Director: Mark Murphy
Cast: Tony Curran, Diana Vickers, Rupert Hill
Running Time: 95 minutes
If a horror movie is only as good as its villain, then AWAITING must be a pretty damn good horror movie.
With barely restrained menace, Tony Curran plays Morris. I think we can safely call Morris a devoted father. And a clinically insane maniac.
Morris runs a tow truck out on the moors, where cell reception is weak and a lot of cars and their drivers come up missing.
The film opens on one such accident. But before we can find out just how Morris executes his tow truck driving duties, his lovely, lonely daughter Lauren (Diana Vickers) spies Daddy, the car, and the unconscious driver – a slick businessman named Jake (Rupert Hill).
Can we keep him?
What follows is a bizarre nightmare that develops tension and unseemliness in equal measure. Vickers walks a line between innocent and tainted that keeps the film feeing forever off kilter. Hill is a bit weaker, especially in the early scenes, but he makes up for it in a climactic act that will have you squirming in your seat.
While this trio dominates 90% of the film, there are a couple of other memorable if brief performances, particularly from veteran character actor Peter Woodward.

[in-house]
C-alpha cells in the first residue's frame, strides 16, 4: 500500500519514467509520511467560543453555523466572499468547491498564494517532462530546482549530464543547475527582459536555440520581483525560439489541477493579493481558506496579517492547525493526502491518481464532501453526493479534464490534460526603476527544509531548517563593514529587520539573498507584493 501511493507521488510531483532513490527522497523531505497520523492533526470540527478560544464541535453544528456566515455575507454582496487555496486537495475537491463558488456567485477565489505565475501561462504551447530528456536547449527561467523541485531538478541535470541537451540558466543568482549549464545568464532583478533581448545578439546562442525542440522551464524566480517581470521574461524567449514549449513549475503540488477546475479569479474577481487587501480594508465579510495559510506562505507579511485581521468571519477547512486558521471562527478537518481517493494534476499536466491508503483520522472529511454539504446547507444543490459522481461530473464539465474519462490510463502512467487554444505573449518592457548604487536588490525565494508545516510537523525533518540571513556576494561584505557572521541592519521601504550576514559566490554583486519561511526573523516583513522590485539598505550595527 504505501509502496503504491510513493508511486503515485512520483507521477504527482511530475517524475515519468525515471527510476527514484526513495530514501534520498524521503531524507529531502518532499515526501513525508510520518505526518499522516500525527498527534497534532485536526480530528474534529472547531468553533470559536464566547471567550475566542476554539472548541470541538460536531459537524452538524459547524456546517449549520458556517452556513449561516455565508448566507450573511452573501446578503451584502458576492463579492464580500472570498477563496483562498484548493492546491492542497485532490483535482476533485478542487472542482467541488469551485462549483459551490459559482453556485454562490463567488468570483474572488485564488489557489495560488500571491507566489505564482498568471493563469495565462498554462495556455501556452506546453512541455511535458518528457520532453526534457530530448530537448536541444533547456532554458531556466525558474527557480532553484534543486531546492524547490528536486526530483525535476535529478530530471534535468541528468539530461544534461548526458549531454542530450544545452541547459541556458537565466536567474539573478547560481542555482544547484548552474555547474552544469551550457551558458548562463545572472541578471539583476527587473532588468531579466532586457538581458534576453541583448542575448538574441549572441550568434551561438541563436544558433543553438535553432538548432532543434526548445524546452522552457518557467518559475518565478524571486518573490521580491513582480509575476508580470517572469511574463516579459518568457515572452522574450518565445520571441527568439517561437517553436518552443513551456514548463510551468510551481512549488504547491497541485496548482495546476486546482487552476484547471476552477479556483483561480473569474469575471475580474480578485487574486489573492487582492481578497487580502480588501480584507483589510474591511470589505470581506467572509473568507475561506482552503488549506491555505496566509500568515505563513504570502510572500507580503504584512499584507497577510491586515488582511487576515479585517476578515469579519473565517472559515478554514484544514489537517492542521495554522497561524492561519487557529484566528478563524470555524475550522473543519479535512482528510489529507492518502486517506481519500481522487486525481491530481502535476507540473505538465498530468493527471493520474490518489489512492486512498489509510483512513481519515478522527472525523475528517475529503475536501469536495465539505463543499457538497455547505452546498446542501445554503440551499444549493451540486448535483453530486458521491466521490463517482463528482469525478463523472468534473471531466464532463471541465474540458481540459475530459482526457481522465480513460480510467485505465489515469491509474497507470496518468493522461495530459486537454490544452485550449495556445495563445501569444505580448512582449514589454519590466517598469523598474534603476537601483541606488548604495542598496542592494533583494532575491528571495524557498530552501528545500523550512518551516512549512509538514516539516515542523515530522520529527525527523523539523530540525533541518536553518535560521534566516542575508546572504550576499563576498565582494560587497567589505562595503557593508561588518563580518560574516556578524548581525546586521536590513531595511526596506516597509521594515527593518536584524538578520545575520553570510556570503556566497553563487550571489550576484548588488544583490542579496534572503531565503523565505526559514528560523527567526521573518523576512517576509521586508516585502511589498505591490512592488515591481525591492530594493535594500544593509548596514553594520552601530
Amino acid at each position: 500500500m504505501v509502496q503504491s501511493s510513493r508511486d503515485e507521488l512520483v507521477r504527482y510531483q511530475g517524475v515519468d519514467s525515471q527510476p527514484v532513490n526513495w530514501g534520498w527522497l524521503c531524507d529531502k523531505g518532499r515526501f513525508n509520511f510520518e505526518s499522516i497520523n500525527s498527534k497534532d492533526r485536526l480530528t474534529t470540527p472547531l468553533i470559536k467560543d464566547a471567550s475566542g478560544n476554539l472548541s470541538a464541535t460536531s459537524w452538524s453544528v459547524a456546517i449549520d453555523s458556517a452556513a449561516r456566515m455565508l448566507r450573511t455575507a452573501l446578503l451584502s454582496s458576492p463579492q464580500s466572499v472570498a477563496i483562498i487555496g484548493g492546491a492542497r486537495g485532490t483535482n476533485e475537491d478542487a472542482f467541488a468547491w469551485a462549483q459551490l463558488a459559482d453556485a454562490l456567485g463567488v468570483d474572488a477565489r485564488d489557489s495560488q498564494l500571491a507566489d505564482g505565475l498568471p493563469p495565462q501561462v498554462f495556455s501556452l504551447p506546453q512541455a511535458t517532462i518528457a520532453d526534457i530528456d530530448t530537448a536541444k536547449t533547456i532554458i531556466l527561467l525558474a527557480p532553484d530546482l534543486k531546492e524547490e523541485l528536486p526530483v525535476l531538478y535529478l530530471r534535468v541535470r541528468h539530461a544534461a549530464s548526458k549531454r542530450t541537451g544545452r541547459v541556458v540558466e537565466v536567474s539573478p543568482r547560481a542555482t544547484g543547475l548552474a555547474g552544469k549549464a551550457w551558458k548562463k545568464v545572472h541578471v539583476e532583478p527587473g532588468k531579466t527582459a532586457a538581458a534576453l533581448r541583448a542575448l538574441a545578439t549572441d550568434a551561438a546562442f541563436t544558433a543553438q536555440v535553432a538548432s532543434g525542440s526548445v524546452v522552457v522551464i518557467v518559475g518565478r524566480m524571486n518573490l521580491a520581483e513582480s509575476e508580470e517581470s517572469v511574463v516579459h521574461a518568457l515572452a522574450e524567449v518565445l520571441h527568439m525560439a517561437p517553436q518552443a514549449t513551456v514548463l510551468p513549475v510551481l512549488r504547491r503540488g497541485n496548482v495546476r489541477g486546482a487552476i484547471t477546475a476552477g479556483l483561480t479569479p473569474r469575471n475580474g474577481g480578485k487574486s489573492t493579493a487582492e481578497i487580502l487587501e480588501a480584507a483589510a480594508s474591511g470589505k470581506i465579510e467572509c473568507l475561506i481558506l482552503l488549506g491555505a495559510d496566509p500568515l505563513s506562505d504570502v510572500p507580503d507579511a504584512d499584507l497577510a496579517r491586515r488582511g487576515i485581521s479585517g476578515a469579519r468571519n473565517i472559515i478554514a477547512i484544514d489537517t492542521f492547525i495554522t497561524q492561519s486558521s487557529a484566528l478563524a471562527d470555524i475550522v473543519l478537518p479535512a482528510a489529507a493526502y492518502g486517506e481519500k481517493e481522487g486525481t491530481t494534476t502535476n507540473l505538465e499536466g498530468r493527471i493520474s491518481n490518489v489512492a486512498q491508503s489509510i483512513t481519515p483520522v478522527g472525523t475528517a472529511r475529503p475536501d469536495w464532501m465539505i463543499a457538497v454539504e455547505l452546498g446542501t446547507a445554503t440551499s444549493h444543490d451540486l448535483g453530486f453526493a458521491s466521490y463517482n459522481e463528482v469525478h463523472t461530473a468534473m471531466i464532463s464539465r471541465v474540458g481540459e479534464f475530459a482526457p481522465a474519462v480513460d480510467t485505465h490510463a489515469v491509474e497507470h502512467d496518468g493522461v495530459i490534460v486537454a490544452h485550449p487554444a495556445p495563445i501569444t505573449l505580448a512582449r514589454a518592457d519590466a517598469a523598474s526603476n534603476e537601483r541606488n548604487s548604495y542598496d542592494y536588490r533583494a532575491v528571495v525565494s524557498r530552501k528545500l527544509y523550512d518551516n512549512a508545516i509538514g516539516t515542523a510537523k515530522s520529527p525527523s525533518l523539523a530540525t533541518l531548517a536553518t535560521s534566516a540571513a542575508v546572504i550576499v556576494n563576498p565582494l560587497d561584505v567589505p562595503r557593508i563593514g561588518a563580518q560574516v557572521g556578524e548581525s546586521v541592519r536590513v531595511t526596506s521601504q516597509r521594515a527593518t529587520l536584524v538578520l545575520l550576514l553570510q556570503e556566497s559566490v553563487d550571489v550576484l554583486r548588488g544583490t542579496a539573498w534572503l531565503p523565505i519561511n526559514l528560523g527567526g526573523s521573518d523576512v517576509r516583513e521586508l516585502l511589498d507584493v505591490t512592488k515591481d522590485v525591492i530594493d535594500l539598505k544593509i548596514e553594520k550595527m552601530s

Writer/director Mark Murphy never stoops to jump scares, preferring to peel back layer after layer of fleshy insanity. Every few minutes he introduces yet another grisly piece of information, eventually eliciting a kind of “oh, we’re going there?” response.
In truth, it gets to the point of near derailment, and the gradually increasing lunacy would have gone off the rails were it not for the controlled volcano of Curran’s performance. His contempt seething just an inch below the surface, Morris is effortlessly terrifying. It’s an impressive turn because the character could easily have become a backwoods caricature, but Curran develops something with enough layers to match the escalating horror.
There are some hiccups and some flat spots, especially in the first act. Still, Murphy begins with claustrophobic dread, then builds to something more disturbing before landing someplace full-on batshit insane, but he doesn’t ever lose sight of character arc or narrative thread. In its own intensely weird way, AWAITING makes sense. How disturbing is that?